Archive for Campaigns

Why Idealist Matters (And How You Can Help)

We all know about “too big to fail” and its repercussions for the economy. But what about “too important to fade away?” To me, that’s the story of Idealist, the pioneering online community for the social sector- and its current fight to survive.

A week ago, Idealist founder Ami Dar sent a warning note to friends and supporters. After 15 years, the site and its incredible range of listings and services, was in trouble. Here’s what Ami wrote – and Tweeted:

Very briefly, here’s what happened. Over the past ten years, most of our funding has come from the small fees we charge organizations for posting their jobs on Idealist. By September 2008, after years of steady growth, these little drops were covering 70% of our budget.

Then, in October of that year, the financial crisis exploded, many organizations understandably froze their hiring, and from one week to the next our earned income was cut almost in half, leaving us with a hole of more than $100,000 each month.

That was 16 months ago, and since then we’ve survived on faith and fumes, by cutting expenses, and by getting a few large gifts from new and old friends. But now we are about to hit a wall, and that’s why we decided to ask.

To may way of thinking, Ami and Idealist saw the good cause in the early Web and pursued a path of service to nonprofits and causes. Its decade and a half of service should not be ignored with a pat on the head and a retirement certificate; indeed, the rest of the ‘CauseWired’ web stands – in large part – on Idealist’s shoulders.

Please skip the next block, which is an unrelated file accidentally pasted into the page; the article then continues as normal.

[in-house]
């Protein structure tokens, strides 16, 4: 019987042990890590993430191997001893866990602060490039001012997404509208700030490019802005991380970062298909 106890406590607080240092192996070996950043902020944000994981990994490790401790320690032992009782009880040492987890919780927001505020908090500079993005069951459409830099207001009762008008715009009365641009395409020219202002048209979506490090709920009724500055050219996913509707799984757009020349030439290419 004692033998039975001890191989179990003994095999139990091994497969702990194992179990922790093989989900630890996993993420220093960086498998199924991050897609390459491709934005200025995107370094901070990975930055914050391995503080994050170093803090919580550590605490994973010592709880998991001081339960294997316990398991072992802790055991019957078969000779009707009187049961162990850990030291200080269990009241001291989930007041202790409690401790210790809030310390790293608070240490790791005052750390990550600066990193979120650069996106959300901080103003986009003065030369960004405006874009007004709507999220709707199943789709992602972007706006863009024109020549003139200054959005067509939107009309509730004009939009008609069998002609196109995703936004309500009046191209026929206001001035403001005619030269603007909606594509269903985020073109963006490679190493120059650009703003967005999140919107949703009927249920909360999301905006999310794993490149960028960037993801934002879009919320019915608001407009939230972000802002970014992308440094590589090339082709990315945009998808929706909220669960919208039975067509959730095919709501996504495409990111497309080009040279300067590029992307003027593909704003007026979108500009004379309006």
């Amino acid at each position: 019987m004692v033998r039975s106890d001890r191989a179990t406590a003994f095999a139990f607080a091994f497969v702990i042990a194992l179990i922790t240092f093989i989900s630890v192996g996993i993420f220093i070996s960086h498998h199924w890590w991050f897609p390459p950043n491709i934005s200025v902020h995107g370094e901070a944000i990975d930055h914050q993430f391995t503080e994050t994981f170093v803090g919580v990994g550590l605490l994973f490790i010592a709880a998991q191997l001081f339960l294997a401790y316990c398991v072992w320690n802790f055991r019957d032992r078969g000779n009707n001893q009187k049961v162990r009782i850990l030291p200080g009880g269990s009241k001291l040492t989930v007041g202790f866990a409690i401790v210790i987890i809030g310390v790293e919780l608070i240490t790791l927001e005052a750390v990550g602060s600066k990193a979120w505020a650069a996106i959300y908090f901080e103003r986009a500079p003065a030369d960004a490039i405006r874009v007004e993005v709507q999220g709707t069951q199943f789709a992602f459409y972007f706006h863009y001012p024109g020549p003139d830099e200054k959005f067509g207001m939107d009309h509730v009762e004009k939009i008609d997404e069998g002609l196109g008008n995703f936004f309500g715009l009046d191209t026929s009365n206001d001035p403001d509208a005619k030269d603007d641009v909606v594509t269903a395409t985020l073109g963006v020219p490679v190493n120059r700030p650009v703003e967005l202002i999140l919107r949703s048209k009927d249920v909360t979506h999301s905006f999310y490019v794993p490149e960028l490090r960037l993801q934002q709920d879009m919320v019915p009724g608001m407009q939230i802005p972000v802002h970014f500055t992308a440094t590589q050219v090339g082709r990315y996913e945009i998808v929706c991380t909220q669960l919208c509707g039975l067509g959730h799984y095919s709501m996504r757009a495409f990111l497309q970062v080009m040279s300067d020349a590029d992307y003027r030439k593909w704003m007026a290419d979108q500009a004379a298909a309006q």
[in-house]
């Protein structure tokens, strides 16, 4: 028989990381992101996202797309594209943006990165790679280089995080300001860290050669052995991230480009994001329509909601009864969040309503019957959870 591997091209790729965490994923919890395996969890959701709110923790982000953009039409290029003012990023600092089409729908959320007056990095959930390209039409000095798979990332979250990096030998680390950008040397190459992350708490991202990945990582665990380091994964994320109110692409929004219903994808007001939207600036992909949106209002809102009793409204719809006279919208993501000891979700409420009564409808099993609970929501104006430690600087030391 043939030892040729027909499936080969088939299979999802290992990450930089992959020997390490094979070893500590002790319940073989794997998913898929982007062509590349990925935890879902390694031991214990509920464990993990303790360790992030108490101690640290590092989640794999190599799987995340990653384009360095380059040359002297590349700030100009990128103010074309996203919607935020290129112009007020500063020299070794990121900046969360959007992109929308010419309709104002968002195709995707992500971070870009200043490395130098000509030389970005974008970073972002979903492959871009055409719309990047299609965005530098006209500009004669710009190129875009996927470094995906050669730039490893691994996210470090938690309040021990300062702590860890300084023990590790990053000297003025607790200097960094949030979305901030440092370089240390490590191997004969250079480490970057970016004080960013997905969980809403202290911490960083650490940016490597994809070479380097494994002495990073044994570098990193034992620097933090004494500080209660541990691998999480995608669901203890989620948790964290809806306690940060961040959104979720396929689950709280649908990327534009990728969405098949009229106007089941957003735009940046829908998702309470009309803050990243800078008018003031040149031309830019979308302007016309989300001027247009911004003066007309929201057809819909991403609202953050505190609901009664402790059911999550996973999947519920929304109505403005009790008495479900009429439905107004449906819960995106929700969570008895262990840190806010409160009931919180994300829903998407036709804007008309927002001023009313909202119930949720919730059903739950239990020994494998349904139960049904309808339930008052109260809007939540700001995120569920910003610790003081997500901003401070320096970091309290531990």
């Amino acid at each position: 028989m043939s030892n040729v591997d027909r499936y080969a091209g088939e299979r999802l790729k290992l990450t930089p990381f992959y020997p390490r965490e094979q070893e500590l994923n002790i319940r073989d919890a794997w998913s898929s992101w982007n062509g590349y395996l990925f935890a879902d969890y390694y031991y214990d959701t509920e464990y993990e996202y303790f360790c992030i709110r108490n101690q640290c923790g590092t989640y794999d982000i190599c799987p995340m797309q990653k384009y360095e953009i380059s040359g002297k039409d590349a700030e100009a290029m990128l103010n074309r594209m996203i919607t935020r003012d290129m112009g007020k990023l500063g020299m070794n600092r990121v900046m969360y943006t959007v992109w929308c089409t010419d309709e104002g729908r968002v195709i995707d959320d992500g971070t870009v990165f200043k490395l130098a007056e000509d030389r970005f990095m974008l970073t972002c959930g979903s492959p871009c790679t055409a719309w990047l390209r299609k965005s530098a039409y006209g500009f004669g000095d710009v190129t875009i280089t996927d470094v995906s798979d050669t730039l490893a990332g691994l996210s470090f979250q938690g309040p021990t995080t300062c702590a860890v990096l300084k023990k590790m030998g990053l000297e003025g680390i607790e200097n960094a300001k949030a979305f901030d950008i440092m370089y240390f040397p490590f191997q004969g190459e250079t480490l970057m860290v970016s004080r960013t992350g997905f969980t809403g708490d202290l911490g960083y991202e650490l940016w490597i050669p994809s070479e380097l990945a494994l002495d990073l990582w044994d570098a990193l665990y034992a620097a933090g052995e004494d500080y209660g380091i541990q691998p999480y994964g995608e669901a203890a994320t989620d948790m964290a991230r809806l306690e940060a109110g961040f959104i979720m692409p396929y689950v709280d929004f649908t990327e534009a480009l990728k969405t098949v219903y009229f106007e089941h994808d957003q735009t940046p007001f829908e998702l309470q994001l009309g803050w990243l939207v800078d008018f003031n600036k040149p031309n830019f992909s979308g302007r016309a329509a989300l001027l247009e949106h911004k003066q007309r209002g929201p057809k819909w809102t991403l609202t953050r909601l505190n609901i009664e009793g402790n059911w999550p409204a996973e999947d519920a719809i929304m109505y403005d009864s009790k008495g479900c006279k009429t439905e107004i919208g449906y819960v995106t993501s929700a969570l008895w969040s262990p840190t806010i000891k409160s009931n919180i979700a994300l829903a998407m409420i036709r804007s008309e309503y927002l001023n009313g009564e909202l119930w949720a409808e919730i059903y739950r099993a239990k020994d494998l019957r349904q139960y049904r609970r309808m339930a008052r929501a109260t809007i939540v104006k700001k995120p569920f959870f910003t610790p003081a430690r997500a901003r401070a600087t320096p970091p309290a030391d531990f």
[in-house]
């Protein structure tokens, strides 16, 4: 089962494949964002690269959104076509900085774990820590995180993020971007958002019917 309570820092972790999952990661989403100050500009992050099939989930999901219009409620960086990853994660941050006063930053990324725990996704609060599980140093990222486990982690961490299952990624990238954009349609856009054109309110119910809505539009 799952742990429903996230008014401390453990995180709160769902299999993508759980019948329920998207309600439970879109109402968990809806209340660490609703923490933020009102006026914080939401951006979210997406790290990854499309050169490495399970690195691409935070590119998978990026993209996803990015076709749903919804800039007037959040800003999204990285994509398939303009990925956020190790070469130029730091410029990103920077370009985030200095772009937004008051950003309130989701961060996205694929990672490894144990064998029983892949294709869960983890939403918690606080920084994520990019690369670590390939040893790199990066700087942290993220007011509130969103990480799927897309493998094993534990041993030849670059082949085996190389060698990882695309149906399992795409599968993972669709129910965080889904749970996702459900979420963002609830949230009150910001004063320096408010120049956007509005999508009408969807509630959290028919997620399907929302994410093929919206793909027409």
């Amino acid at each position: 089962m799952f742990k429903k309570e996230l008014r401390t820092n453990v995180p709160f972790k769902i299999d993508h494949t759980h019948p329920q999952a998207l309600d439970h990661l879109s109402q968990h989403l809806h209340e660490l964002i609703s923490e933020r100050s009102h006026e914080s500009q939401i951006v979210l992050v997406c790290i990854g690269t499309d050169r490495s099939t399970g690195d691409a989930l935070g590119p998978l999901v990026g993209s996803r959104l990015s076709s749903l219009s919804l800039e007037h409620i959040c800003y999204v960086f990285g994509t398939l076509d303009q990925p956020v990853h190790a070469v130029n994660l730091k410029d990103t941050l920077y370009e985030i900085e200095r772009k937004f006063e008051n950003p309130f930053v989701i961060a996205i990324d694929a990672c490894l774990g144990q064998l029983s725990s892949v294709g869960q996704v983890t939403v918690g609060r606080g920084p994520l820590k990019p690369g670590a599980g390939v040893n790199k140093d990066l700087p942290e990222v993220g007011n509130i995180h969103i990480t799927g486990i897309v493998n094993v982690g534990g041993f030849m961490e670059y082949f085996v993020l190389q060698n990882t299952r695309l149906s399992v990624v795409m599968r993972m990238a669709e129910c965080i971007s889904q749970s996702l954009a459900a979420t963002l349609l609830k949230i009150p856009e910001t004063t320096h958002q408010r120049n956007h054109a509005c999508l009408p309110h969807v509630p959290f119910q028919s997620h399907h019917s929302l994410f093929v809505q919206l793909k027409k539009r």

Sure, the business model may need tweaking in a classified world dominated by Craigslist and a device-centric landscape of iPhones and Droids. But let’s chip in to give the Idealist crew that time to explore and grow and survive. I’m fond of telling corporate leaders than the social web – and by that, I mean the philanthropy sector – is actually ahead of consumer brands in using social media and building and supporting communities. Let’s prove that right by helping right now.


CauseWired Alaskans Pick, Click and Give to Charity

Socially-conscious social media is working up north: Alaskans have taken to the Pick. Click. Give. campaign, which is leveraging platforms from Facebook and Twitter to YouTube and Causecast to draw attention to and explain the Permanent Fund Charitable Contributions Program. The program began officially in 2009 to allow Alaskans to donate a portion of their PFD to qualifying Alaska nonprofits of their choice while they filed online for their PFD. An underlying goal is to encourage individual philanthropy in Alaska. Here’s a Q&A on the program with my friend Aliza Sherman, a veteran digital guru and co-founder of the social media firm Conversify! in Alaska, and Jordan Marshall, initiatives & special projects manager for the Rasmuson Foundation and project manager for Pick. Click. Give.

1. Last year, Pick. Click. Give. raised more than half a million dollars for Alaskan nonprofits – how did it work and how was it unique to Alaska?

ALIZA: The entire Pick. Click. Give. awareness campaign is based on something inherently unique to Alaska: our Permanent Fund Dividend (PFD) or the annual payment each Alaskan receives as part of a pay out to share in the state’s oil and gas profits. No other state provides a similar fund or payment to citizens of their state.

The overarching goal of the Pick. Click. Give. campaign is to draw attention to and explain the Permanent Fund Charitable Contributions Program. The program began officially in 2009 to allow Alaskans to donate a portion of their PFD to qualifying Alaska nonprofits of their choice while they filed online for their PFD. An underlying goal is to encourage individual philanthropy in Alaska.

Additionally, through social media, the Pick. Click. Give. campaign is working to give exposure to the program and motivate Alaskans to participate and to encourage their friends, family and followers to participate as well.

The previous year (2008) was spent assessing Alaska nonprofits based on a number of criteria to ensure that they qualify for the program as well as to set up the technical aspects of adding a list and way for Alaskans to check the organizations on that list they wished to support with an amount of their choice. Read the rest of this entry »